Saturday, December 29, 2007

First Impressions – I am Legend


Regular readers will know that I had some trepidation about this film. I am a fan of the novel , I was worried that Will Smith wouldn’t have the gravitas to pull the film off and there was the question of whether there were even going to be vampires in the film. Then there were the reviews, the really negative reviews… but you know what, I really quite enjoyed this… to a point.

Firstly, Will Smith… Well he was excellent, any trepidation I might have had fell by the wayside. He really does the role justice and carries the movie with ease. Unlike Vincent Price in Last Man on Earth, Smith can pull off the action sequences with consummate ease, but he also does the last man on the edge rather well.

Next, are they vampires? Quite frankly yes. The infected might have something in common with the running infected of 28 Days Later but they are known as darkseekers because they avoid the light as it burns and kills. Very vampire like, I am sure you will agree. Okay, being infected rather than dead (the two types from the book have gone and the virus either kills dead or causes the changes) they can be killed in more mundane ways and we have lost the garlic and mirror lore from the book. However these are no longer human. Humans cannot climb in that fluid, vampire like way. They seem to attack, in a clear shot we got, by going for the neck, but it was less the classic vampire and more the lion taking down the gazelle (an obvious simile as we see such lion on gazelle action early on). They are not mindless either, as Neville finds to his cost, having assumed that their brains had fully atrophied.

There have been some very negative reviews out there. Some of them do smack of not watching the film properly. Comments regarding why the power would be working ignore the large generators that Neville has installed. Questioning how he might have a lab, ignores the fact that he was working there – at ground zero – trying to locate a cure and thus probably had the lab anyway. Comments as to why he would shoot at a mannequin in the street have failed to notice just how much Neville has lost his mind. Nay-sayers who scoff at the man looking for a cure going out and hunting these things loose sight of the fact that he has lost his only companion and thus completely lost his mind. As for the complaints that the vampires are CGI – they worked, really well, in my opinion at least. Indeed the lead vampire, despite being CGI and despite there being no language, actually had more personality than the vampires in 30 Days of Night. I don’t know anyone who complained about the way Gollum was created for Lord of the Rings – similar sort of thing here.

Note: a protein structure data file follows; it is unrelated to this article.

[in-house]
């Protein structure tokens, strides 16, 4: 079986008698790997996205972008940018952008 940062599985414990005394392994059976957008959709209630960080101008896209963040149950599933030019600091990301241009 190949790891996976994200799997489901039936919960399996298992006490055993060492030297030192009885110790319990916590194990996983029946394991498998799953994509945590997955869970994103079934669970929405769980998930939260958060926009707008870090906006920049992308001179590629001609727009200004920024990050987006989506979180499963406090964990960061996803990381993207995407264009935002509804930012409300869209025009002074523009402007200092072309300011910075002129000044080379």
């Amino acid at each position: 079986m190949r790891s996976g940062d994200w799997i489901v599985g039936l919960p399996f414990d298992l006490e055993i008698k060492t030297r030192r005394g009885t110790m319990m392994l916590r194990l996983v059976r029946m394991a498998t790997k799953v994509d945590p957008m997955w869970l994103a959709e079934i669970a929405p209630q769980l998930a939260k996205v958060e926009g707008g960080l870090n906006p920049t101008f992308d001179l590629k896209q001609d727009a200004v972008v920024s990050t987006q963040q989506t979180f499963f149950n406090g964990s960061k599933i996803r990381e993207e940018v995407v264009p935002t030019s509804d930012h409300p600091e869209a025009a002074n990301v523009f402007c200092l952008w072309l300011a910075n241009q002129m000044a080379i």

As for not following the book. Let’s face it; the vampire genre is littered with films of classic novels that do not follow the book. So long as the film captures the spirit of the book it doesn’t overly matter. The film – to a point – did capture the spirit of the book. The very fact that he had his dog from the beginning did not change the dynamics of the situation in the end, for instance. Yes we loose the wife coming back – but the film doesn’t have the dead returning so that was out anyway. It is an iconic scene lost but I can live with it.

Where the film lost it, to my mind, was when Anna (Alice Braga) showed up. The film lost the essence of the book – that Neville was, in reality, an anti-hero. The film makes Neville a legend, but not for the reasons the book made Neville a legend. The core point that Matheson offered has been lost. That, however, was not the worst part. Messages from God about survivors in Vermont (God tells me they are there) was a step so far in the wrong direction it fell of the end of the pier. It isn’t just that this does not follow the book. I would still have balked against it had it been an original piece. It was corny, messianic and showed the ridiculous need that Hollywood has to put a little ray of sunshine at the end of every blooming film.